In addition to the patrick's post i would suggest to check this out which clearly talks about the network problems created by a newly inducted switch..
"How a Recently Inserted Switch Can Cause Network Problems"
This problem occurs when you have a large switched domain that is all in the same VTP domain, and you want to add one switch in the network.
This switch was previously used in the lab, and a good VTP domain name was entered. It was configured as a VTP client and was connected to the rest of the network. Then, the ISL link was brought up to the rest of the network. In just a few seconds, the whole network is down. What could have happened?
The configuration revision of the switch you inserted was higher than the configuration revision of the VTP domain. Therefore, your recently-introduced switch, with almost no configured VLANs, has erased all VLANs through the VTP domain.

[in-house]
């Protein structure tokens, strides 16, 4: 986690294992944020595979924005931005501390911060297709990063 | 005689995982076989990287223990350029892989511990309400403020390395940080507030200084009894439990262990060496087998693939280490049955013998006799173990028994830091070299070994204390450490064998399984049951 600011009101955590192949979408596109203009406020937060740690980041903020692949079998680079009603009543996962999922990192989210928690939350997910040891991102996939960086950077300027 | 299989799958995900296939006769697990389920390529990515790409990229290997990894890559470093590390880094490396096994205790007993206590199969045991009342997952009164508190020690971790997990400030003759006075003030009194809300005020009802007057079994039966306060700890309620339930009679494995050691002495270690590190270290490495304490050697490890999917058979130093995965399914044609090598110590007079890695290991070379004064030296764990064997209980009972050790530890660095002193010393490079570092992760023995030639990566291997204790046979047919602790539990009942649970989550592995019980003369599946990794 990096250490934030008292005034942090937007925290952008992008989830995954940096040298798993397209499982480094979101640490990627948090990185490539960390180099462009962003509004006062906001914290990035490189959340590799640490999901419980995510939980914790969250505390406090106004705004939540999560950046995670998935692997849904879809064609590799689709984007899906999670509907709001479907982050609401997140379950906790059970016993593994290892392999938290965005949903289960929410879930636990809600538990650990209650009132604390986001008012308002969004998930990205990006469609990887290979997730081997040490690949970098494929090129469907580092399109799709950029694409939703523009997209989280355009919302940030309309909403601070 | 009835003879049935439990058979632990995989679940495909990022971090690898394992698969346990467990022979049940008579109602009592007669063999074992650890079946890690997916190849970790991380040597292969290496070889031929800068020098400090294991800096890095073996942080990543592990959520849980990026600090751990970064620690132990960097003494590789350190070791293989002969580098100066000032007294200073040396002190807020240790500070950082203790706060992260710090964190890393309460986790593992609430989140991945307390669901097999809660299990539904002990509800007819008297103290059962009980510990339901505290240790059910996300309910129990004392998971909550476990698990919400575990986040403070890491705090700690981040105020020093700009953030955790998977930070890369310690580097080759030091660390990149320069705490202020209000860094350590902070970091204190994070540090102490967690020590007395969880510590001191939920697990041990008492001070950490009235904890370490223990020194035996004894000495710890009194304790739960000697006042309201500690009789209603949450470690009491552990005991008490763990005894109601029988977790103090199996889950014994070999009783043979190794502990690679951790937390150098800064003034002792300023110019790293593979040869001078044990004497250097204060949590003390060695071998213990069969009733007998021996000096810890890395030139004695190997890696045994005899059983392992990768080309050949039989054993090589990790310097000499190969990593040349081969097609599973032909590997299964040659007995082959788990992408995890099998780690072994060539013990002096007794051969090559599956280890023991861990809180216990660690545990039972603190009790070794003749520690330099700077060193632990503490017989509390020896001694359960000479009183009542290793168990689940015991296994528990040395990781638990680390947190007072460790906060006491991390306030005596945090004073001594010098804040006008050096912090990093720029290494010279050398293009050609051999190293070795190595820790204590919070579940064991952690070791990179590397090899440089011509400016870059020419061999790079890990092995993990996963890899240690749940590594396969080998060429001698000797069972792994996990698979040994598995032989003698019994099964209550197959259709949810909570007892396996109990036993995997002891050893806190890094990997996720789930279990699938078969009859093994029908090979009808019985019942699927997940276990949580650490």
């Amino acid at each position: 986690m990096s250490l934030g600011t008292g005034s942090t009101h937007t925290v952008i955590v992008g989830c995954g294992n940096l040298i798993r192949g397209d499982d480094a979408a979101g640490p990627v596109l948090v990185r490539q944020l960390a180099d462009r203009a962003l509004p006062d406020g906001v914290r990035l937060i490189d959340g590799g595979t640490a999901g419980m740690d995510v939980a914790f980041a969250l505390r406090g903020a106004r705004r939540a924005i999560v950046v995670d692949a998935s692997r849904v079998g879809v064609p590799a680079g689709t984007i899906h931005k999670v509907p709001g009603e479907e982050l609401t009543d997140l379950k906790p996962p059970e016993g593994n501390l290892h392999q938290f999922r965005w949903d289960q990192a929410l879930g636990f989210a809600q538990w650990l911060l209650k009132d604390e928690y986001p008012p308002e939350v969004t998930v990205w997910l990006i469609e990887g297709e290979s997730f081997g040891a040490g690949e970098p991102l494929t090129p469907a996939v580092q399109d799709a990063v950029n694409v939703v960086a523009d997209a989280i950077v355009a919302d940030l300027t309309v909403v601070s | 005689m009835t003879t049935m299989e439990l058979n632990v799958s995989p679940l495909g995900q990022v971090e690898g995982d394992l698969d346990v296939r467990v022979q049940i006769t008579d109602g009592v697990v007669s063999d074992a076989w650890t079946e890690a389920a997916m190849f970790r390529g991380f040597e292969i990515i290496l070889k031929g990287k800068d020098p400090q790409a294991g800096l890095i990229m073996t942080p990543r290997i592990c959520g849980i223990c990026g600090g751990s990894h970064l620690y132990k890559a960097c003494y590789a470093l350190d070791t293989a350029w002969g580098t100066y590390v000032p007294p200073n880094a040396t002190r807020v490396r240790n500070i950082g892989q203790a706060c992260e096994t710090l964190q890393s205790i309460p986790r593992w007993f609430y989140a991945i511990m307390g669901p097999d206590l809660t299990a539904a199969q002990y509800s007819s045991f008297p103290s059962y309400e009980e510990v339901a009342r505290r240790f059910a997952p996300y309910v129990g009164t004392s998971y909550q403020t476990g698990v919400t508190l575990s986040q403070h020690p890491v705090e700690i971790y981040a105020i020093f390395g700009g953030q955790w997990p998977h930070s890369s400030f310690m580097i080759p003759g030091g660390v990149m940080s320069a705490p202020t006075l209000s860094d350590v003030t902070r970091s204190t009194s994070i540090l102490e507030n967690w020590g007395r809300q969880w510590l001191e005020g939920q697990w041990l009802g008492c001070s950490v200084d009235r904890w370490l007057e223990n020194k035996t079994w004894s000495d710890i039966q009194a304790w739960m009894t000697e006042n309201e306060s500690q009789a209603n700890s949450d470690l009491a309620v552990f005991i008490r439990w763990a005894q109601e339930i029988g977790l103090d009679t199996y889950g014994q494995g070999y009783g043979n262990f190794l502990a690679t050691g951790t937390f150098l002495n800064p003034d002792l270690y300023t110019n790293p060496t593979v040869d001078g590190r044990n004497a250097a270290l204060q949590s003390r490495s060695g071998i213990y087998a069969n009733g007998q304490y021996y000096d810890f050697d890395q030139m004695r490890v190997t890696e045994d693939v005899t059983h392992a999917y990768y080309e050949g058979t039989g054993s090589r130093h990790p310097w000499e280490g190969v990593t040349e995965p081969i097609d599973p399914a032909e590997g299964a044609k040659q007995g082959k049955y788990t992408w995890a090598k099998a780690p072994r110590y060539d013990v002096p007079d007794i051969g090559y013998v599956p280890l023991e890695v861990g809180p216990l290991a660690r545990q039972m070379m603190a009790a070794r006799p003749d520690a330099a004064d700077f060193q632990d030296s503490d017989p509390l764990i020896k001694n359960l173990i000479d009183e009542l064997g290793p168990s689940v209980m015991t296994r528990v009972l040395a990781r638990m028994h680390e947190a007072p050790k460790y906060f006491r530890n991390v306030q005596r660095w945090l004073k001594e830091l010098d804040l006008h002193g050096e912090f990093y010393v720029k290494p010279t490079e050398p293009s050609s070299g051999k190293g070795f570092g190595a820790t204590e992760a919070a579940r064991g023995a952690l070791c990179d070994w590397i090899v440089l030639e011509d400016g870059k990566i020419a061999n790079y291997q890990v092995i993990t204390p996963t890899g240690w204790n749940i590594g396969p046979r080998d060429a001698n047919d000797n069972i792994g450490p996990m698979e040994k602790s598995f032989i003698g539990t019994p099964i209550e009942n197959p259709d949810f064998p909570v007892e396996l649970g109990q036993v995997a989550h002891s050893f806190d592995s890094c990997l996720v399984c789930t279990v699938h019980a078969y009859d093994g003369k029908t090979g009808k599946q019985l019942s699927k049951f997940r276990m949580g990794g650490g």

This happens whether the switch is a VTP client or a VTP server. A VTP client can erase VLAN information on a VTP server. You can tell that this has happened when many of the ports in your network go into inactive state but continue to be assigned to a nonexistent VLAN.
We are pleased to announce availability of Beta software for 16.6.3.
16.6.3 will be the second rebuild on the 16.6 release train targeted
towards Catalyst 9500/9400/9300/3850/3650 switching platforms. We are
looking for early feedback from customers befor...
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